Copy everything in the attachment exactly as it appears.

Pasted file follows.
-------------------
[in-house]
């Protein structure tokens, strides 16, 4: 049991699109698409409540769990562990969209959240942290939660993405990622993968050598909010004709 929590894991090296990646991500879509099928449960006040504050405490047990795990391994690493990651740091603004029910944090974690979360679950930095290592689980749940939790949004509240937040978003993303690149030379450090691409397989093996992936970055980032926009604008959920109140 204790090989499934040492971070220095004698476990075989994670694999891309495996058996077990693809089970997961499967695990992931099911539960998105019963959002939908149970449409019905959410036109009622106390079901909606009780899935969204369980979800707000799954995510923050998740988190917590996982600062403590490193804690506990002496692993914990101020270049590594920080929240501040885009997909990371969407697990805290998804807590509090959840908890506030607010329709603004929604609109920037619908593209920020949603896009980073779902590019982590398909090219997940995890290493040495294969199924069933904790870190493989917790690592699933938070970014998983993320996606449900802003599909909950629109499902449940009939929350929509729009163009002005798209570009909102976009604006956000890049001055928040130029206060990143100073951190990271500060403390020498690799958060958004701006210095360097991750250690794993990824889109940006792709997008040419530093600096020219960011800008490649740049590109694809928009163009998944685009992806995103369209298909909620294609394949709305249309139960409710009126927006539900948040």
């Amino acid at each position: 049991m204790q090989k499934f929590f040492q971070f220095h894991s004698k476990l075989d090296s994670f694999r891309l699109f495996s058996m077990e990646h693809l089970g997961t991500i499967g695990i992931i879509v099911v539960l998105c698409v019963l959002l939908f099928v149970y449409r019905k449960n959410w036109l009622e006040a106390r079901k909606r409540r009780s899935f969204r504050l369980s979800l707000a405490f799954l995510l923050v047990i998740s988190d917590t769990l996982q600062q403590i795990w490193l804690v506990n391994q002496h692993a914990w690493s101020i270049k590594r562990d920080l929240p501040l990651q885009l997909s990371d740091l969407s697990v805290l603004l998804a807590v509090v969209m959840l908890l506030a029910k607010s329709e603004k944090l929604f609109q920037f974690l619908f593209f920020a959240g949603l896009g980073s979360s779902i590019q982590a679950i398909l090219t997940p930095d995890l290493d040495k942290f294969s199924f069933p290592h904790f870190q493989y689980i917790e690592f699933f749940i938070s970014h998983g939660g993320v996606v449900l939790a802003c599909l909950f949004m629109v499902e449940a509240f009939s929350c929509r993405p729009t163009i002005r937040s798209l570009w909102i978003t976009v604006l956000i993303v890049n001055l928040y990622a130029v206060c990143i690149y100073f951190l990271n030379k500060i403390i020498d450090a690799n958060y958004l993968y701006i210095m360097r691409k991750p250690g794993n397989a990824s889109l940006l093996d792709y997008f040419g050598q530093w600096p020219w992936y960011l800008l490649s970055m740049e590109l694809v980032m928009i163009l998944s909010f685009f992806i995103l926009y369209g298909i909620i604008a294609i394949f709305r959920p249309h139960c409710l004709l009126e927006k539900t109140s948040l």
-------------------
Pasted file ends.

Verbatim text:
[in-house]
């Protein structure tokens, strides 16, 4: 049991699109698409409540769990562990969209959240942290939660993405990622993968050598909010004709 929590894991090296990646991500879509099928449960006040504050405490047990795990391994690493990651740091603004029910944090974690979360679950930095290592689980749940939790949004509240937040978003993303690149030379450090691409397989093996992936970055980032926009604008959920109140 204790090989499934040492971070220095004698476990075989994670694999891309495996058996077990693809089970997961499967695990992931099911539960998105019963959002939908149970449409019905959410036109009622106390079901909606009780899935969204369980979800707000799954995510923050998740988190917590996982600062403590490193804690506990002496692993914990101020270049590594920080929240501040885009997909990371969407697990805290998804807590509090959840908890506030607010329709603004929604609109920037619908593209920020949603896009980073779902590019982590398909090219997940995890290493040495294969199924069933904790870190493989917790690592699933938070970014998983993320996606449900802003599909909950629109499902449940009939929350929509729009163009002005798209570009909102976009604006956000890049001055928040130029206060990143100073951190990271500060403390020498690799958060958004701006210095360097991750250690794993990824889109940006792709997008040419530093600096020219960011800008490649740049590109694809928009163009998944685009992806995103369209298909909620294609394949709305249309139960409710009126927006539900948040």
């Amino acid at each position: 049991m204790q090989k499934f929590f040492q971070f220095h894991s004698k476990l075989d090296s994670f694999r891309l699109f495996s058996m077990e990646h693809l089970g997961t991500i499967g695990i992931i879509v099911v539960l998105c698409v019963l959002l939908f099928v149970y449409r019905k449960n959410w036109l009622e006040a106390r079901k909606r409540r009780s899935f969204r504050l369980s979800l707000a405490f799954l995510l923050v047990i998740s988190d917590t769990l996982q600062q403590i795990w490193l804690v506990n391994q002496h692993a914990w690493s101020i270049k590594r562990d920080l929240p501040l990651q885009l997909s990371d740091l969407s697990v805290l603004l998804a807590v509090v969209m959840l908890l506030a029910k607010s329709e603004k944090l929604f609109q920037f974690l619908f593209f920020a959240g949603l896009g980073s979360s779902i590019q982590a679950i398909l090219t997940p930095d995890l290493d040495k942290f294969s199924f069933p290592h904790f870190q493989y689980i917790e690592f699933f749940i938070s970014h998983g939660g993320v996606v449900l939790a802003c599909l909950f949004m629109v499902e449940a509240f009939s929350c929509r993405p729009t163009i002005r937040s798209l570009w909102i978003t976009v604006l956000i993303v890049n001055l928040y990622a130029v206060c990143i690149y100073f951190l990271n030379k500060i403390i020498d450090a690799n958060y958004l993968y701006i210095m360097r691409k991750p250690g794993n397989a990824s889109l940006l093996d792709y997008f040419g050598q530093w600096p020219w992936y960011l800008l490649s970055m740049e590109l694809v980032m928009i163009l998944s909010f685009f992806i995103l926009y369209g298909i909620i604008a294609i394949f709305r959920p249309h139960c409710l004709l009126e927006k539900t109140s948040l």